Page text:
“Jackie, did them greens heat up?” Mrs. Jackson called out from her bedroom.
“Come and get them,” Jackie said in a rare display of spite.
“I can’t,” Mrs. Jackson said flatly.
Mrs. Jackson remained in a foul mood. When DeMarest climbed onto her bed, she gruffly ordered him out of her room. Sometimes DeMarest and Brianna wandered into their grandmother’s room on their own; other times Jackie sent them in to keep her alert. This time she was alert all right; DeMarest scurried out of the room.
A few minutes later though he and Brianna followed Jackie back in when she brought her grandmother some juice. They lingered, playing with the pill bottles on her dresser. “Put them pills back on the dresser,” Mrs. Jackson said. But almost immediately she relented and told the children they could play with a couple of the empty bottles. Once more DeMarest crawled onto her bed, but this time Mrs. Jackson did not seem to mind his presence, until she began to slide off her pillow. “Pull me over, DeMarest,” she barked. “Grab me by the arm and pull me that way.”
DeMarest stopped his play, a perplexed look on his face. “I can’t,” he said, realizing that he was too small for the task.
“Get off the bed then. If I slap you, you’re going to feel it.”
In the late afternoon Rose, the nurse, arrived to check on Mrs. Jackson, whose combativeness occasionally could be transformed into pleasant talkativeness with outsiders, something Jackie had a hard time understanding. “In good spirits,” Rose wrote in Mrs. Jackson’s progress note for that day.
Before she left, Rose asked Jackie if she had tested her grandmother’s blood sugar.
“No. You want to do it?” Jackie asked. She handed Rose the test kit so that the nurse had no choice.
That was typical of Jackie’s attitude that fall. She gave her grandmother sponge baths only on the three days a week that Rose visited. She cleaned Mrs. Jackson’s foot ulcer once a day, though she thought she was supposed to do it more often. And when she got a muscle spasm in her back, she stopped taking her grandmother out of bed.
“DeWayne tell you what I wanted?” Mrs. Jackson called from her bedroom immediately after Rose left.
“You mean DeMarest,” Jackie said. DeWayne is Jackie’s cousin; Mrs. Jackson every once in a while confused him with DeMarest.
“Get me a piece of watermelon.”
“Cool down, Mama,” Jackie sighed.
Both the Illinois Department on Aging and to some extent medicare pay for homemakers who might have relieved Jackie. But her tight budget and confusion about how the system works have prevented her from taking advantage of them.
In February, when part of Mrs. Jackson’s foot was amputated, a hospital social worker told Jackie about the Department on Aging’s homemaker service. Through what is called the Community Care Program the department provides homemakers to the elderly in an attempt to prevent inappropriate placement in nursing homes.
Mrs. Jackson qualified for four hours of service each weekday, according to a needs assessment administered by the social worker in early March. A homemaker could bathe and dress her, help her get in and out of bed, do her shopping, fix her meals, and launder her clothes. A state-contracted agency called Staff Builders sent a homemaker for two weeks before Jackie canceled the service. She decided she could not afford the homemaker’s help, which cost $110 a month, a fifth of her grandmother’s social-security check. Then too, in March Jackie had not realized how demanding caring for her grandmother would become. She assumed she would not need any extra help–since her teens she had cooked and cleaned for her grandmother–and she preferred not to have another stranger in her home if she could help it. Still, the decisive factor was the $110 monthly fee.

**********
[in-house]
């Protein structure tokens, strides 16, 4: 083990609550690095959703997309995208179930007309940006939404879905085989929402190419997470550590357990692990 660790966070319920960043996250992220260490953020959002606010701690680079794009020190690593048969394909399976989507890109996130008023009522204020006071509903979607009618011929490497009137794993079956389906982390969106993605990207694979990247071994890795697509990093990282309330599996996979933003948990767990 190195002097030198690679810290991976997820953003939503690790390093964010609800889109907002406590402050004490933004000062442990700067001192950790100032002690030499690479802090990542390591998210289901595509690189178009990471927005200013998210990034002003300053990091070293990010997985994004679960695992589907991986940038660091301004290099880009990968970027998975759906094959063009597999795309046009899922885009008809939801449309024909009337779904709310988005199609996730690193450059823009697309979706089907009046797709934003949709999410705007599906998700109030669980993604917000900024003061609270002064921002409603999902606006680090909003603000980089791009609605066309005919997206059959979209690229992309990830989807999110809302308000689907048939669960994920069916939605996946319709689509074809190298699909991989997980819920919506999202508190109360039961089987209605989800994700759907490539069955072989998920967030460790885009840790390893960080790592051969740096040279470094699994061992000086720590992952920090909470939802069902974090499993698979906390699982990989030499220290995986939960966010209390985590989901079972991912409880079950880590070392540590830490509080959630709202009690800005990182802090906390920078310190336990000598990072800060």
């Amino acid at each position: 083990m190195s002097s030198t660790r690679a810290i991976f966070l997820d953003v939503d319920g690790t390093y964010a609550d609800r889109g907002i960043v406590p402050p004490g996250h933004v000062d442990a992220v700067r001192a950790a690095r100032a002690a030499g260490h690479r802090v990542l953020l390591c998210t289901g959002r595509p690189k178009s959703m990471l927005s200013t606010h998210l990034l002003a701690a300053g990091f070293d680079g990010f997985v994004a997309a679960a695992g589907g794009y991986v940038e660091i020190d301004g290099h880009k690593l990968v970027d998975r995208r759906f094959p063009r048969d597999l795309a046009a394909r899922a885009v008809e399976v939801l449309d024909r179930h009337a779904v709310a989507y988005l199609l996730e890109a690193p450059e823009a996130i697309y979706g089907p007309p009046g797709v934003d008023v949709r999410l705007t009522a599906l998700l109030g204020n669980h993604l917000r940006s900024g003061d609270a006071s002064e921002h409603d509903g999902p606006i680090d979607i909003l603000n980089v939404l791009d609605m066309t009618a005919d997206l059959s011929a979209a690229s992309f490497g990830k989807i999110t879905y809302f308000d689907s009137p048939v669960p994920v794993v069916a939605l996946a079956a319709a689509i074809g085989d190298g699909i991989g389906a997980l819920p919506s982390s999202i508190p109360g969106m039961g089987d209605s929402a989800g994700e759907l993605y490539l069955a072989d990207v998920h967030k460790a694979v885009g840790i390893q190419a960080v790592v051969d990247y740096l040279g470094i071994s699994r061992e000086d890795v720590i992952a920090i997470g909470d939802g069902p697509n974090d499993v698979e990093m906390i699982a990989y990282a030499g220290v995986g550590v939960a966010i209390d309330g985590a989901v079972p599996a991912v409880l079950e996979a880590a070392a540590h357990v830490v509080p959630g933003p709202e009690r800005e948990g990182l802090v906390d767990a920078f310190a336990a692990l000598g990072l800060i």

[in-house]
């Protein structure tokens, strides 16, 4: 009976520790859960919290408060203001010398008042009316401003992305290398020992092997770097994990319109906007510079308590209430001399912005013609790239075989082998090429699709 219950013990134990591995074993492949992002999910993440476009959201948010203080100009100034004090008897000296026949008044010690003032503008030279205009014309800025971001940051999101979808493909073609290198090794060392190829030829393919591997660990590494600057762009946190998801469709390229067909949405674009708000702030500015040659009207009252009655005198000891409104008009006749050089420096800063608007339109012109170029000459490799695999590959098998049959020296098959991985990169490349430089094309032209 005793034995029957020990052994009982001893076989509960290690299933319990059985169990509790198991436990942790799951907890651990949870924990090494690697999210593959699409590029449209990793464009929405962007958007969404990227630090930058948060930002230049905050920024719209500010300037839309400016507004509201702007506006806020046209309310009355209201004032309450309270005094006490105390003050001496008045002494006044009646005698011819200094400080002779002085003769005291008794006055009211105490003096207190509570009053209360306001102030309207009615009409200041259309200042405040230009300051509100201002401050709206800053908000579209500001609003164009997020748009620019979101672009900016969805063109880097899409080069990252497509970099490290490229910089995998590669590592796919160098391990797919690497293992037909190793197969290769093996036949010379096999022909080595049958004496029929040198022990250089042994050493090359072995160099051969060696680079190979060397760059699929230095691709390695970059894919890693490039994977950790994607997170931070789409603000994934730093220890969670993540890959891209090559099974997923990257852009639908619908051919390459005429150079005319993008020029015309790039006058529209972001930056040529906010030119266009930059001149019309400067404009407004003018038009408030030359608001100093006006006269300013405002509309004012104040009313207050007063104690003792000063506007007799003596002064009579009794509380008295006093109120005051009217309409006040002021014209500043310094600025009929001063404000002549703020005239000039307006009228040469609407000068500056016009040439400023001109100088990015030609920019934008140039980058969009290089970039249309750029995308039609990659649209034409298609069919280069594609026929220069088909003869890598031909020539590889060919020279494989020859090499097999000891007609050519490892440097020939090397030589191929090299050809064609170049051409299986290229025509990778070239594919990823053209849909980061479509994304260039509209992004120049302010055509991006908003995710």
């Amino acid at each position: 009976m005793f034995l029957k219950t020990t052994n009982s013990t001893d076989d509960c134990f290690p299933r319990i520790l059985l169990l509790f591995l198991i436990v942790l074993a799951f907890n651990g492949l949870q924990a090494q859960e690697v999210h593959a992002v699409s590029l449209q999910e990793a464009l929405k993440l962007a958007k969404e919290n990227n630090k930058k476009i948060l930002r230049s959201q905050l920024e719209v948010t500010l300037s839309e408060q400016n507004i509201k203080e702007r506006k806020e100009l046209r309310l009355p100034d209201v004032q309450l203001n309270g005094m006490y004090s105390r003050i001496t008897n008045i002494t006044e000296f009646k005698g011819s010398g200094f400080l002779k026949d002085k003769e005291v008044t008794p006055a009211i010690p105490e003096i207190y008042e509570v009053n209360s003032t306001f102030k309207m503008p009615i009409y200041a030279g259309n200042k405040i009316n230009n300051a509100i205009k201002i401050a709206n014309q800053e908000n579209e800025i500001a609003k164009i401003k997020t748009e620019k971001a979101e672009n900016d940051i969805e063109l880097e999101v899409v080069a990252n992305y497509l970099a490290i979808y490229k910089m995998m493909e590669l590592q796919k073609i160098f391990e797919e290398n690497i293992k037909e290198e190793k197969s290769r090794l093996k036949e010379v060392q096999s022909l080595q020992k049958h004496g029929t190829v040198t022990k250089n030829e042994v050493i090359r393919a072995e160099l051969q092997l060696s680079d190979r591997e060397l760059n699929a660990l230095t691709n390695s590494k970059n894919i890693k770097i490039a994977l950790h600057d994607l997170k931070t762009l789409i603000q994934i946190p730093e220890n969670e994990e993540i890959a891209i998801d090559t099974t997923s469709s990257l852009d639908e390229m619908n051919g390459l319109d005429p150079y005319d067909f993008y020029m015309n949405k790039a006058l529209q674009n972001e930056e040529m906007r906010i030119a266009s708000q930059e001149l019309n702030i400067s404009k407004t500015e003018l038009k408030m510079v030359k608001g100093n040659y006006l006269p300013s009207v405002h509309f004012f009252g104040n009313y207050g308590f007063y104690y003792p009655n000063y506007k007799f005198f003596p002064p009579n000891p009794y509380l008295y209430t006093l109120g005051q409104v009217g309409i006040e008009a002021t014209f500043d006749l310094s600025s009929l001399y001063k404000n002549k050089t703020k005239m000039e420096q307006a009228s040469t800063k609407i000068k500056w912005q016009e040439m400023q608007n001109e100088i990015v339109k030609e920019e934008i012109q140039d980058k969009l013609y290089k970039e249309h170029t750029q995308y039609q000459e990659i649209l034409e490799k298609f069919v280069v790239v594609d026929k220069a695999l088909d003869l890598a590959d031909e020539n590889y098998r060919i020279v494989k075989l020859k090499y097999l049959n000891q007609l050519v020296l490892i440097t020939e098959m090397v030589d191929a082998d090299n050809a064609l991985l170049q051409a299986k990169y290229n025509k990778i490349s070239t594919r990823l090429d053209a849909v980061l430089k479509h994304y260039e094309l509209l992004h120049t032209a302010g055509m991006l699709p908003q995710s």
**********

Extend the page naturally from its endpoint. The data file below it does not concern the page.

The Department on Aging did not always charge for homemakers. Before 1982 they were free to anyone 60 or older. But a long waiting list developed because the state agency could serve only a small number of clients with the fixed budget set by the Illinois General Assembly. By the time many elderly people got to the top of the list, they were already in nursing homes or dead. In response to a lawsuit, a federal court ruled in 1982 that all eligible clients had to be served. To comply without increasing costs, the state required a copayment from anyone whose income was more than $426 a month, $74 below the federal poverty level for one person in 1989. (The income cutoff is now $498.)
The theory behind the cost sharing was that by requiring the less-poor elderly to make copayments the Community Care Program could serve more people. The problem was that with an income cutoff of $426 many of the elderly required to make a copayment were still quite poor. They may desperately need help around the house, but cannot spare $100 or even $50 of their small fixed incomes. A third of elderly black women in Illinois have incomes at or below the poverty level, and another 20 percent are in Mrs. Jackson’s situation, with incomes between 100 and 150 percent of the poverty level.